If he would put his money, where his mouth is, he could produce balls, specifically designed for his courses…
…and everyone, who want´s to play his golf courses, has to buy them in addition to the green fee…
…and is banned if he plays a different ball on his course.

This way, he should prove his concept, and could come back to the golf community…
…after he tested his idea 10 years – with success (including a positive trend from year to year)…

…meanwhile, others can enjoy playing golf, and he has some time to think about the arguments and data, others already provided to the theme…

…I´m curious, whether he would play his own distance restricted balls on his courses in ten years, when he is probably a tad older, and not a tad longer (with his golf-clubs).


cksurfdude November 30, 2016 at 5:34 pm

^ Agreed!


Steve S November 30, 2016 at 9:17 pm

In 10 years he’ll be 86 or dead. He’ll be lucky if he can swing a club, let alone hit a ball 200 yards.

Like most people in his position he likes to hear himself talk.


Uhit December 1, 2016 at 4:38 am

You are probably right, and maybe he is not aware what damage he is doing, to him and golf.


ParManMN November 30, 2016 at 2:16 pm

Golf is not dying here in Minnesota. It is growing now again because courses have made their courses more playable (lower rough, taking out sand traps) with faster pace of play. They are also offering affordable options for frequent players. In addition, there are more and more fun golf events for average golfers to play in for friendly competition. This is also happening in select other markets.


Mike Eovino December 3, 2016 at 4:27 pm


It sounds like this is a model other courses should follow. I wish courses here in VA would learn from this. A grassed in former bunker can provide plenty of challenge, at a much lower cost than a sand bunker.


Garret Roach November 30, 2016 at 7:10 pm

Jack is so out of touch on this it’s embarrassing. I also can’t say I’m completely shocked either. Guys that played professionally don’t have the same view of the game that the weekend warriors do. I think it’s a three part issue. First is economics. It’s expensive, both to just get on the course, and if you want to upgrade your clubs. I know that you can get great deals online, but your average guy isn’t doing that. He’s walking into a major retailer and getting whatever they sell. That’s expensive. The second issue is time. Rounds with a cart should rarely take over 4 hours. The problem is that courses don’t want to enforce pace of play because they are scared to lose business. There is nothing worse that seeing guys playing from the wrong set of tees and making the round longer and harder than it needs to be. That ties into what I think is the third thing. It drives out the guy who wants to play 10-15 rounds a year. He’s got the money and maybe some free time, but when you combine rising prices and longer rounds, he’s gone. The guys with the memberships and play 50+ rounds a year, they are never going away. But you want to keep the casual player, that’s where the sport grew. And that is what it’s losing now.


Cam Harrell November 30, 2016 at 8:24 pm



Michael Haas November 30, 2016 at 7:01 pm

Jack has lost his mind. The enormous cost of golf is the real reason.


Gordon November 30, 2016 at 5:39 pm

Totally correct. The ball is a non issue.
I’m a scratch player and am not thinking of stopping golf because it’s so damn easy due to the lack of length of the holes.
Reality check needed here.
The ball going too far may be an issue with 0.0001% of golfers, but not for me or anyone I play with.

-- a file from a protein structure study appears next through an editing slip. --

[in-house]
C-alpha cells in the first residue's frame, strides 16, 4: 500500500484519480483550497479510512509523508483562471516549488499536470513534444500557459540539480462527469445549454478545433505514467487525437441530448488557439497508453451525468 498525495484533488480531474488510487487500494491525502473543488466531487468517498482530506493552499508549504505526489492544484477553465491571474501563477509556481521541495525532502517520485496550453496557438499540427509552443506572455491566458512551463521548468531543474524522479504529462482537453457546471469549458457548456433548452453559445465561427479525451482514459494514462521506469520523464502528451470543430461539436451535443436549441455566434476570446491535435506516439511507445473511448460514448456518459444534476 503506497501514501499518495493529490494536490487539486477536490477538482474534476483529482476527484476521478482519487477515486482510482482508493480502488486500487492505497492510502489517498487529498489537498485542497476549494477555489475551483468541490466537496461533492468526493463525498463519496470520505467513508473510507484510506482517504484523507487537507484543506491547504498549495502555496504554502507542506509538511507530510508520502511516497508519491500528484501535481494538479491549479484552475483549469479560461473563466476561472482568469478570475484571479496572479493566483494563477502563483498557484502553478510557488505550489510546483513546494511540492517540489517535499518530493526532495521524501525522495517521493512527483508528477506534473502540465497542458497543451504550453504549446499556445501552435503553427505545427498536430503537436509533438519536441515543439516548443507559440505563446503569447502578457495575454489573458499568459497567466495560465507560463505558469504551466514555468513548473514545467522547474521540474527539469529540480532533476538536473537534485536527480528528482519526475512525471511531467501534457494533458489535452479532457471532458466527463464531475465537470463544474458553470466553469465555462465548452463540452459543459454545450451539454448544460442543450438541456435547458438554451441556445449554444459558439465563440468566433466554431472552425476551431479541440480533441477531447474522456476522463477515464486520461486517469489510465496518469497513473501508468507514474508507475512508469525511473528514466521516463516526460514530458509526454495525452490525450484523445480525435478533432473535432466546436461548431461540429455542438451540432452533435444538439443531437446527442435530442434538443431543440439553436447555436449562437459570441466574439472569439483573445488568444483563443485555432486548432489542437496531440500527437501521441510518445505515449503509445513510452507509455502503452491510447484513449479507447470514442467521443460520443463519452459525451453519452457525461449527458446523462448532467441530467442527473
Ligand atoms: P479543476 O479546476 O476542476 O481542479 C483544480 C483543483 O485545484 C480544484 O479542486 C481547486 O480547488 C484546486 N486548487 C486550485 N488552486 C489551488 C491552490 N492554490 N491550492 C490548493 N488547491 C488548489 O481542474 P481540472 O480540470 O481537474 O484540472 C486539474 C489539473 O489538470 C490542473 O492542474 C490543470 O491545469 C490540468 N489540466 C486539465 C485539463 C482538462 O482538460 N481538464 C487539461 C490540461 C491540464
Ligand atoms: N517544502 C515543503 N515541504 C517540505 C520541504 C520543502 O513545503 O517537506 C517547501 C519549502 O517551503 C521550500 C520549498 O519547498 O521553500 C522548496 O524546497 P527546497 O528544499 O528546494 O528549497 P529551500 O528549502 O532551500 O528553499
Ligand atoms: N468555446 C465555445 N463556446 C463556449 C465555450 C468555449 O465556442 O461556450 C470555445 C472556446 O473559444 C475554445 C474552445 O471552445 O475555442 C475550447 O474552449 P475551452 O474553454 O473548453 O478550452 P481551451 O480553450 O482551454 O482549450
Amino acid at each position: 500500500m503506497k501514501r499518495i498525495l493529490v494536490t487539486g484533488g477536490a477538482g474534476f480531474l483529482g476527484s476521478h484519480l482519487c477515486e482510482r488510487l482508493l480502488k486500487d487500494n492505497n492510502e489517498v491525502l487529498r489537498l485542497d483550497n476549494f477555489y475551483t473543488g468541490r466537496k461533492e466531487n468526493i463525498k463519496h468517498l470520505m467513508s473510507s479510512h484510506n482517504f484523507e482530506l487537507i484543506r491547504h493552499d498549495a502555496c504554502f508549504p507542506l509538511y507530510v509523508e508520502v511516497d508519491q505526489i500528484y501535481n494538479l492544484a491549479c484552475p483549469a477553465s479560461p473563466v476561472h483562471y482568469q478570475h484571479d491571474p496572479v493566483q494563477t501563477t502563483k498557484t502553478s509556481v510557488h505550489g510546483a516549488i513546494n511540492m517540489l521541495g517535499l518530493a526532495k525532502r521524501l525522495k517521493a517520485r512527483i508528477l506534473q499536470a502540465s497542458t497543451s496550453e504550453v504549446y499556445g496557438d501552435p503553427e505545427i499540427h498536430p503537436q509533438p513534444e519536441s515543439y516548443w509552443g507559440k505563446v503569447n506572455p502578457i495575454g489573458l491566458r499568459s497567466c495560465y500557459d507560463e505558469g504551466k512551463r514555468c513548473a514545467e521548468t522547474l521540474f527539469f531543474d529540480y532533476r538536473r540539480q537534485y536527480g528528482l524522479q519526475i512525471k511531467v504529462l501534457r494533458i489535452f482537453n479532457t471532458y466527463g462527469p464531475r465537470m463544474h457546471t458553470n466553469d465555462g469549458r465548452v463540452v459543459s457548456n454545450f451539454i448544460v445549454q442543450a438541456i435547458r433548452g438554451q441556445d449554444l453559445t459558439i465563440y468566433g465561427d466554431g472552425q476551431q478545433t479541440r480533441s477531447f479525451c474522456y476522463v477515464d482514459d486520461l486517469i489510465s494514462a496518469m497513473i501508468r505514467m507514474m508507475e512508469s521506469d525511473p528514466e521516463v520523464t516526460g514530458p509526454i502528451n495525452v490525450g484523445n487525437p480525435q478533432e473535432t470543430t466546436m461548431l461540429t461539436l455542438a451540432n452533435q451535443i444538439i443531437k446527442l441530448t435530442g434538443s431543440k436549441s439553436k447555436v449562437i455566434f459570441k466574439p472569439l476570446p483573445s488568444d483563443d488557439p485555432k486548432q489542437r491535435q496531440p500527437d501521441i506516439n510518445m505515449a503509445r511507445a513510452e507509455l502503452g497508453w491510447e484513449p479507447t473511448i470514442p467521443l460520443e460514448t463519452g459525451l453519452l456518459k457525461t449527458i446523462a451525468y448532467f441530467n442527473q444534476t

Regis November 30, 2016 at 6:19 pm

Do you think the cost of developing and maintaining a course that plays 7500 yards from the tips as opposed to one that plays from 6500 (which used to be the standard) has any influence on the cost of golf?


Gabster December 1, 2016 at 9:26 am

Cost is the #1 reason more folks aren’t playing golf. Golf is losing ground because young people can’t afford the equipment, the required “dress” or the exhorbitant green fees. The generation of golfers that can afford it are aging and dying.
Some say it takes too long to play, but I bet those same complainers sit on their couch and watch tv for endless hours.
I agree some changes to courses could beneficial. At my course the ladies tees are only about 1-2ft from the seniors tees, even on a 500+ft par 5. The LGA has tried to no avail to get the tees moved up to help shorten game time, but” the good
ole boys” just ignore us. Our course is suffering from a management company in California that see our corse as a tax write off and barely maintains it, and yet they are trying to charge $50-$60 per round to hit off unmowed fairways, unmaintained bunkers and greens with crab grass. Unwitting public players come oh because the advertising shows it to be a beautiful course pay their money and never come back.
Also, I can’t remember the last time I even saw a marshall on any course even in Florida where I sometimes spend time at my sister’s mostly private cc.
Public players are a necessity to keep the game alive, but they take more time to play and do as they please on the course, like slow play, 10 mins hunting balls, driving carts on the greens etc. They do a lot of damage, but courses don’t want to pay a marshall minimum wage.
Ok I have to end rant here… Tee time


RAT November 30, 2016 at 2:00 pm

I believe it’s a combination of things: Fees and equipment are just some of the cost straight on. It takes too long to play because of a few reasons: Course is too difficult for the 20+ handicapper , there isn’t good marshalling at some courses to help speed these players along , too many playing together( more than 4) ,copying the pro’s when they get to the green by walking around looking at the ball from all angles. They will not respect the faster payers behind them by letting them play through . Drinking excessively slows playing down. Gambling with too much on the line makes the players slow down.


Richard Wheat November 30, 2016 at 6:52 pm